SALT LAKE CITY — A Department of Homeland Security audit has determined that an unspecified number of employees at the Grand America hotel lack valid documentation to work in the United States.
A statement released by Bruce T. Fery, president of Grand America, said DHS launched the audit in October 2010.
"During this audit process, DHS determined that some hotel employees did not have valid documentation to work in the United States even though they had presented facially valid documents when they were hired," the statement said.
Some employees were able to provide documentation to satisfy auditors and retained their jobs.
Earlier this month, "DHS notified the hotel that those who had not been able to document their right to work in the United States could no longer be employed after today," Fery said.
One source said 120 banquet servers, housekeepers and grounds crew were affected, although an email from Fery's executive assistant said "the number is significantly less than 120."
Fery said the Grand America hotel followed federal hiring regulations since employing its first employees in 2001.
"In 2006, the hotel began verifying all applicant Social Security numbers with the Social Security Administration, a step that was not required by the federal government or the state of Utah," he said.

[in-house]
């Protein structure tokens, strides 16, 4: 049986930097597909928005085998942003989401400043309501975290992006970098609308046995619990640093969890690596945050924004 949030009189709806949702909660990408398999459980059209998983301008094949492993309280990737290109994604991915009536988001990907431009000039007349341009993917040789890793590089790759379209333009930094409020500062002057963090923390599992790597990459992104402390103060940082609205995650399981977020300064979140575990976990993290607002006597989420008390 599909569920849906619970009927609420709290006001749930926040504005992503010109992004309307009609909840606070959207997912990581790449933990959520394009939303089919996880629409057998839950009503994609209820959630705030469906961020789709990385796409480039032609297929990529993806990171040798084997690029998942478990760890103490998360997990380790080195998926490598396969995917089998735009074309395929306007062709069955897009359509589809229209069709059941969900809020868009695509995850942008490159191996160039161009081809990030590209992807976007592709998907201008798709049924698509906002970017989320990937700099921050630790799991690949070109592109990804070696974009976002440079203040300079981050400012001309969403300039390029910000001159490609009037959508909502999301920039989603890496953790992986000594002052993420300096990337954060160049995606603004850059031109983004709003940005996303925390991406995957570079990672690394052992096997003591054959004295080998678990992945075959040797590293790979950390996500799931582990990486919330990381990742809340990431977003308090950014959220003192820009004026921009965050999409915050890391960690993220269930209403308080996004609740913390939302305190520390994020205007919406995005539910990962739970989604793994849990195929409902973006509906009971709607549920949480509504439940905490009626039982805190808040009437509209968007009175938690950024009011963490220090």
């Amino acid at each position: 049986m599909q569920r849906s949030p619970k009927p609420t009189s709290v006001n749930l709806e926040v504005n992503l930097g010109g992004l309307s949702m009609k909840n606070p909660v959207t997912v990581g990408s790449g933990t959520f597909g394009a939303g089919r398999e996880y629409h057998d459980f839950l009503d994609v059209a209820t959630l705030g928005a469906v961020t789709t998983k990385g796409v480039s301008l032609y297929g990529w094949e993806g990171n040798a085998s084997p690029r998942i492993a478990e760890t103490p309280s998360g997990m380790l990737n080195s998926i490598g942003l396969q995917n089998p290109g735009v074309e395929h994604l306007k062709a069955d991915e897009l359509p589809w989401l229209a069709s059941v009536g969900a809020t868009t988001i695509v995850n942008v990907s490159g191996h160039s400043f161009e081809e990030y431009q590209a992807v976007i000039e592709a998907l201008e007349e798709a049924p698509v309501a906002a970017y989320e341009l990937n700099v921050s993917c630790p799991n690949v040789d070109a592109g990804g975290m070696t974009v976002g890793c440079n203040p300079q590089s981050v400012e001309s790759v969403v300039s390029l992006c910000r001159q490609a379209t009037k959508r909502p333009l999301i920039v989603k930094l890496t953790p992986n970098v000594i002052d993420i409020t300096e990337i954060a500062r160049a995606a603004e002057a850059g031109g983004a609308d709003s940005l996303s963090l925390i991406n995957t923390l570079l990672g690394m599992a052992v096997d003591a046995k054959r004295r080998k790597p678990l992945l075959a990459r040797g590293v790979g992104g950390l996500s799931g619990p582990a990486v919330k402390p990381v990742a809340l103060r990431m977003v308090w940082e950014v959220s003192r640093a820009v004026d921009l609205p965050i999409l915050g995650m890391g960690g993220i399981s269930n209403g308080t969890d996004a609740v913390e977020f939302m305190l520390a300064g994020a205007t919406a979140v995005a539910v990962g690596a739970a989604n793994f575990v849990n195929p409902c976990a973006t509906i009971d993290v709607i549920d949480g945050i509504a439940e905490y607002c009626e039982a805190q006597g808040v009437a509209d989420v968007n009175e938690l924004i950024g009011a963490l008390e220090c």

Similar audits have been conducted or are under way at a number of businesses in Utah and other states.
Michael Johnson, executive director of the Utah Hotel and Lodging Association, said the issue of employee documentation is challenging for hoteliers and others in the hospitality industry.
The Grand America, he said, has used a verification system for years. The documentation of all new hires is checked against federal databases under the E-Verify system. The state requires the checks but there is no enforcement mechanism for the law. Federal participation by employers is voluntary unless the business holds federal contracts.
The checks are limited to determine the eligibility of new hires only.
"If someone was hired 10 years ago, the company can't do anything about verifying in retrospect. They're kind of out of luck," Johnson said.
Typically, hotels that take a hard line in documenting employees' eligibility can have a hard time filling jobs, Johnson said.
"It's incredible. I've talked to hotels that have opened positions for housekeepers at $12 an hour and those positions sit open for months without applicants," Johnson said. "Twelve dollars is a good wage and they can't fill those positions at all."
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